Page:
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hidden externalities: when failed states prioritize business over education

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Much has been discussed in the media about the impact of the COVID-19 pandemic; for example, to compensate for the absence of coordinated support, working mothers are carrying more caregiving responsibilities. However, the full range of externalities resulting from governmental and organizational decisions (or in the case of some governments, “non”-decisions which are decisions in practice) often are less visible during the pandemic.  Some of these externalities – impacts on health and well-being, careers and earnings, educational attainment, etc. – won’t be apparent until much later.  The most disadvantaged populations will likely bear the brunt of these; organizations charged with addressing equity issues, such as schools and universities, will grapple over how to respond to these in the years ahead.

In this blog post, I’ll discuss one under-discussed implication of what’s happening in NYC as an example, and how other organizations have had to adjust as a result.  Mayor DeBlasio has discussed how NYC public schools will close if NYC’s positivity rate averages 3% over 7 days.   At the same time, indoor dining, bars, and gyms have remained open, albeit in reduced capacity.  People, especially parents and experts, including medical professionals, are questioning this prioritization of business establishments over schools across the US.

Since the start of the 2020 school year, NYC public schools has offered limited in-person instruction.  A few informal conversations I’ve had with parents at NYC public schools revealed that they found the blended option an unviable one.  Due to capacity and staffing issues, a public school’s blended learning schedules could vary over the weeks.  For example, with a 1:2:2 schedule, a student has 1 day of in person school the first week, followed by 2 days in person the following week, then another 2 days in person the third week.  Moreover, which days a student can attend in-person school may not be the same across the weeks. This might partially explain why only a quarter of families have elected these.  Overall, both “options” of blended learning and online learning assume that families have flexibility and/or financial resources to pay for help.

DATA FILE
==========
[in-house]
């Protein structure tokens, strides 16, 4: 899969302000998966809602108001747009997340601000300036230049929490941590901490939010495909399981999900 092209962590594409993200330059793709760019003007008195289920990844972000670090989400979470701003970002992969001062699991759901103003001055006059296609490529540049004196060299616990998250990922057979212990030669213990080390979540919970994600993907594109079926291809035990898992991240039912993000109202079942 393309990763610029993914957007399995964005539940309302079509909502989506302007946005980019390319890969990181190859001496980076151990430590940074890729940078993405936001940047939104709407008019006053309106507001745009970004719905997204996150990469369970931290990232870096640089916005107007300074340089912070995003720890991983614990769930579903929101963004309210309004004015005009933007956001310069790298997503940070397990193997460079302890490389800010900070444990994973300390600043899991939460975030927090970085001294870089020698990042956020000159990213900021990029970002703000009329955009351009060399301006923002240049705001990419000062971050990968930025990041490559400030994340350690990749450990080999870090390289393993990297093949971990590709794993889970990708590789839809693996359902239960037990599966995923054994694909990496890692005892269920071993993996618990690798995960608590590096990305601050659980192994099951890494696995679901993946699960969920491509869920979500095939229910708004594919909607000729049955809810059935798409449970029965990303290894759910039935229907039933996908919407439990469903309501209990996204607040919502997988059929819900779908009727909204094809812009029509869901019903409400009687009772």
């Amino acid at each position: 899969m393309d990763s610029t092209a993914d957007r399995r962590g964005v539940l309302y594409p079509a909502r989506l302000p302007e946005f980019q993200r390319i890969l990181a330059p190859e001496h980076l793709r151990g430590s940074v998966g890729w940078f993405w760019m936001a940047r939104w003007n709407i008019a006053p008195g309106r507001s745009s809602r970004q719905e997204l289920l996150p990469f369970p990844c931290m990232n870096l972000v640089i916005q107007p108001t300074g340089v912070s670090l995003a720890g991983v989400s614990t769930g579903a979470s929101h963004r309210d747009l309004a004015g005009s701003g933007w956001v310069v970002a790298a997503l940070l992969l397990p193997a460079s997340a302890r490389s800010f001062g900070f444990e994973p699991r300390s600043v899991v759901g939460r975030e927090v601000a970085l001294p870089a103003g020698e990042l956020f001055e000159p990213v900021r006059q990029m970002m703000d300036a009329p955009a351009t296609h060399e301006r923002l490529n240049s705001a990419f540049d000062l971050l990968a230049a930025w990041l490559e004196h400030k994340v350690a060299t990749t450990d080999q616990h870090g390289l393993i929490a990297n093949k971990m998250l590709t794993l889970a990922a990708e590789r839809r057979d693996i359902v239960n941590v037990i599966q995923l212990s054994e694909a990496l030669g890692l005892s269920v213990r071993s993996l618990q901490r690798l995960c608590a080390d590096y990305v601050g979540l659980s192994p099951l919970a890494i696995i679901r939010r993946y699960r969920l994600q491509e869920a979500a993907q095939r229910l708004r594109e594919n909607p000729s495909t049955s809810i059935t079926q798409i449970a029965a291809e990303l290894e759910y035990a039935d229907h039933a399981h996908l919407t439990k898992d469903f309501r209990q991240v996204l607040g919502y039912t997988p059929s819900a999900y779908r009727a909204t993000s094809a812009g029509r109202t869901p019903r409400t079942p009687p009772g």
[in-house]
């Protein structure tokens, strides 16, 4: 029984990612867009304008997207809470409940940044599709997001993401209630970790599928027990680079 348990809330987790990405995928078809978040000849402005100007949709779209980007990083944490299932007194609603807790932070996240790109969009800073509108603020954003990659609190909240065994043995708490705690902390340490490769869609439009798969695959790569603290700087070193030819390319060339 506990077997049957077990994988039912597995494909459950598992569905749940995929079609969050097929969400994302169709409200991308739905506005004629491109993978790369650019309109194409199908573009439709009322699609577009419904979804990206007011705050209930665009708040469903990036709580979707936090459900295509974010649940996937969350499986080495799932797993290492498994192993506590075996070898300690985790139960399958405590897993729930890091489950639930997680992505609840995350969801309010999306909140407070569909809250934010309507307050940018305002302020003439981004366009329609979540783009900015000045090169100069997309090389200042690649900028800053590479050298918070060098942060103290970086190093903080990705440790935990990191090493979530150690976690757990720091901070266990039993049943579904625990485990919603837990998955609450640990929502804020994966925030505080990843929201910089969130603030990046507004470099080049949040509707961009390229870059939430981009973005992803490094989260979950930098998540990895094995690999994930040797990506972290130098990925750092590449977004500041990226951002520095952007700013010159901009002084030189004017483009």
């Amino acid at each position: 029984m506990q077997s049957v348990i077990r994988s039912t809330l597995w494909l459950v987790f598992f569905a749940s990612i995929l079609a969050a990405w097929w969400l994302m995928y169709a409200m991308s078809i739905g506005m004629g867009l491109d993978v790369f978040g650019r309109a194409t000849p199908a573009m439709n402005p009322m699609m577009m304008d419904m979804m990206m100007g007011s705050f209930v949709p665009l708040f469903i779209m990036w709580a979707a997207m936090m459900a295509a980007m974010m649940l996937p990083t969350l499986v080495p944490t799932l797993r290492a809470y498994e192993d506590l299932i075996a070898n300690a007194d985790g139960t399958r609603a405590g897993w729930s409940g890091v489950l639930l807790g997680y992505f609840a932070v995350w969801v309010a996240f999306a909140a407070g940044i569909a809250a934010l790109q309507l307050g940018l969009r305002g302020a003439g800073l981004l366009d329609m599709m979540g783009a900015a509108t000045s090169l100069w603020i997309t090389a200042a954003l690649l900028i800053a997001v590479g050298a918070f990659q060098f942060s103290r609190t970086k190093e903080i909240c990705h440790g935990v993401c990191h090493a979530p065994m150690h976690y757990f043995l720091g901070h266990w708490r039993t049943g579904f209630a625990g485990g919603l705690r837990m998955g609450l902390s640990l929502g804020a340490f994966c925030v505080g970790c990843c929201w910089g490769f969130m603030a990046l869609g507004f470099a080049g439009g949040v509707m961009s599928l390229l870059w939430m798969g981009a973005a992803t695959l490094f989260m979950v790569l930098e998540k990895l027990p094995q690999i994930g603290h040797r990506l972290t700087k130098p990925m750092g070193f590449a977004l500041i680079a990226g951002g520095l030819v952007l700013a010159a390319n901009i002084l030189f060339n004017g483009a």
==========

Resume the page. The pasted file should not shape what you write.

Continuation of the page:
What’s the cost of such arrangements?  People have already acknowledged that parents, and in particular, mothers, bear the brunt of managing at-home schooling while working from home.  But there is another hidden externality that several of my CUNY freshmen students who live with their families have shared with me.  While their parents work to pay rent and other expenses, some undergraduates must support their younger siblings’ online learning.  Other students are caregiving for relatives, such as a disabled parent, sometimes while recovering from illnesses themselves.  Undergraduates must coordinate other household responsibilities in between managing their own online college classes and additional paid work.  Without a physical university campus that they can go to for in-person classes (excluding labs and studio classes that are socially distanced) or as study spaces, students don’t have physical buffers that can insulate them against these unanticipated responsibilities and allow them to focus on their learning, interests, and connections.